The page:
The two can be composed arbitrarily, so once they're both widely supported, which they currently are, I believe most pages will be composed of an outer grid for the overall layout, a mix of nested Flexboxes and grids for the components of the page, and finally block, inline, table layouts for the leaves, the small components, the atoms in atomic design words, where the text and the content live.
Flexbox gets easier with practise and I say that because, even though I've been using it for a few years now, I still can't remember the values for all of the properties and sometimes the property names, so I need to always find the cheat sheet and find the property names and values there. However, implementing it on more complex layouts can get a little bit out of hand, so it's generally recommended to use it for small application components and simpler layouts. Today, Flexbox is also used as a fallback for Grid because CSS Grid is only supported in the latest modern browsers, including MS Edge.
It is also supported in IE 11, but IE 11 supports an older version.
I'll get to that shortly.
So Flexbox, which is supported in IE 10, for example, can be used as a fallback for CSS Grid in IE 10. CSS Grid, it is the most powerful layout system available in CSS today, specifically designed and created to allow the creation of two-dimensional layouts, giving you the ability to control both columns and rows of a grid.
It can be used to layout major page areas or small user interface elements.
Now, CSS Grid comes with its own terminology. A grid has lines, duh.
Grid has lines.
And the areas where these lines intersect, the small cells, are called a Grid cell.
A combination of multiple cells, a rectangular area, is called a Grid area.
Grid also has Grid tracks.
A track is just a common name for a row or a column. A Grid track is a grid row or a grid column, and you also have the Gutter, which is the space between columns or tracks. The creation of a grid, I'm not covering a lot about CSS Grid at all, so this is a very quick overview just so you can see what's possible today.
So, in this example here, the creation of a grid is you have a container, you set the display to grid, and then your grid template needs to have columns and rows. You define those columns and rows and the grid template columns and grid template rows' properties.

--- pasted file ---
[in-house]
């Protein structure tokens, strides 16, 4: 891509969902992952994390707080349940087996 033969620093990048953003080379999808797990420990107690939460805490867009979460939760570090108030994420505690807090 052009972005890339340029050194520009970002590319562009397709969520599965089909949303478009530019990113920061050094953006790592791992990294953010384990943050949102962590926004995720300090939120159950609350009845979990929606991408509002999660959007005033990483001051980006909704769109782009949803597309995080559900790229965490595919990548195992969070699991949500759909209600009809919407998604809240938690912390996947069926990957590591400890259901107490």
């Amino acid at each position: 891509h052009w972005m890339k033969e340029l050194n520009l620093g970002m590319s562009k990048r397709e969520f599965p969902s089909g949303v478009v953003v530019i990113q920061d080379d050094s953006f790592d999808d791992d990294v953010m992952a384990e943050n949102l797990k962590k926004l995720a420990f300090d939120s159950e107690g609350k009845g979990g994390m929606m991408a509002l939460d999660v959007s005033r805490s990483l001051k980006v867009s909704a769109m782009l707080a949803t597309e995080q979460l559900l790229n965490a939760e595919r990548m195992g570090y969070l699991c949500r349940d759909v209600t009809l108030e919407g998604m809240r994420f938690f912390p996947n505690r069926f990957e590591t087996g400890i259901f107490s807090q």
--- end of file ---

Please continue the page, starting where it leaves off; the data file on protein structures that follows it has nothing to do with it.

So in this case, I have 150, 150, and 150, which means three columns, each 150 pixels wide. You can change these, you can use the fraction unit, which is kind of a flexible, extremely powerful unit in CSS Grid, which allows you to create very flexible and amazing layouts, essentially.
So, you specify the number of values that you have here to determine the number of columns you create. I have two rows, each 150 pixels height and I added a grid gap, and then I have the container that contains six items and as soon as you define these here, the browser is automatically going to lay out all of the items here inside of that grid by default, unless you explicitly tell it otherwise.
If you don't want the items to be placed like that, you can change it.
You can also define grids using grid area names, which is also one of my favourite things.
So, you have the grid rows and columns defined, but in order to make it easier for you and for other designers, in order to make placement feel more logical, you can do something like this.
You have grid template areas, header, header, header, sidebar, content, content, sidebar, content, content, footer, footer, footer.
Probably better without the highlight in this case. So, what we're doing here is one, two, three, three columns, one, two, three, four, four rows, and each one of these has a name.
Now, when you want to position your elements inside of those areas, you can do that using the grid area property.
So, you have a header, a sidebar, multiple content sections, a footer, and your content, and then you can place them like that.
This technique makes a lot of sense.
Now, if you inspect this layout, which I by the way borrowed from the Mozilla documents, docs, if we inspect this layer using the Firefox grid inspector, which is a indispensable tool today if you're working with CSS Grid, you can activate the grid or visualise it by clicking on the container and then checking the grid option here.
When you check it, you're able to visualise the grid. So, we have the areas here.